The tribunal posted the case for hearing on March 18.
It has been hearing a seven-year-old case of alleged insider trading arising from the merger of Reliance Petroleum (RPL) with RIL back in 2007.
SAT presiding officer JP Devdhar asked Sebi senior lawyer Darius Khambata to give the regulator's stance on the effect of the new regulations, which last month came into force with retrospective effect from April 2007.
Sebi had notified the new consent norms on January 9, after issuing the draft consent norms in May 2012.
The consent mechanism allows companies and individuals to settle their disputes with the Sebi by paying a sum without admission or denial of the alleged wrongdoing, but disgorgement of any ill-gotten gains.
RIL, prior to the merger of Reliance Petroleum with itself, allegedly short-sold 4.1% stake in RPL valued at Rs 4,023 crore to prevent a slump in the stock.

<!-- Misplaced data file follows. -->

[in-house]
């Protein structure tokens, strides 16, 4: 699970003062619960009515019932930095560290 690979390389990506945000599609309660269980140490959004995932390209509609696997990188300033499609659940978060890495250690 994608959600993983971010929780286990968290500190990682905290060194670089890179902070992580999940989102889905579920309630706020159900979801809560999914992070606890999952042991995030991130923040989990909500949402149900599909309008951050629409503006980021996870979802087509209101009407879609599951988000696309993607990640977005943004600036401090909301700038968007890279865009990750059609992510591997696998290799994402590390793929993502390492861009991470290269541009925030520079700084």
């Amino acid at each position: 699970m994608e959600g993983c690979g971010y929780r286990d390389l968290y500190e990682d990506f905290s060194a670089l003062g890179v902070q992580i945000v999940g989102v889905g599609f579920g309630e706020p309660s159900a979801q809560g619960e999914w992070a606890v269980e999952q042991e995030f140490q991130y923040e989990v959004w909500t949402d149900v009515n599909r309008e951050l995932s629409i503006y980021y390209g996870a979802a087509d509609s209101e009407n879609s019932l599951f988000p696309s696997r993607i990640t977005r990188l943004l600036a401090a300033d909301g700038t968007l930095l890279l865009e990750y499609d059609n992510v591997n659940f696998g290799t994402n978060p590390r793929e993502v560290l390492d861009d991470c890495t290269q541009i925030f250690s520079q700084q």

The RPL shares were sold first in the futures market and later in the spot market, covering the share sales in the futures market, it was alleged.
In 2008, Sebi undertook a probe into the matter and in 2010 initiated quasi-judicial proceedings and said it had found that RIL had booked a profit of Rs 513 crore in the futures segment through this deal worth Rs 4,023 crore.
The Sebi argued that the company was aware of the sale of shares and sold futures ahead of that, therefore amounting to insider-trading and sent a show-cause notice to the company.
RIL had challenged the Sebi show-cause notice in December 2010.
Following this, Sebi ordered a probe and found that RIL had violated insider-trading norms. Though RIL moved Sebi for consent settlement, the regulator did not entertain the application, forcing RIL to move the SAT.
Meanwhile, the hearing in the case between Sebi and Reliance Petroinvestments has also been adjourned to March 19.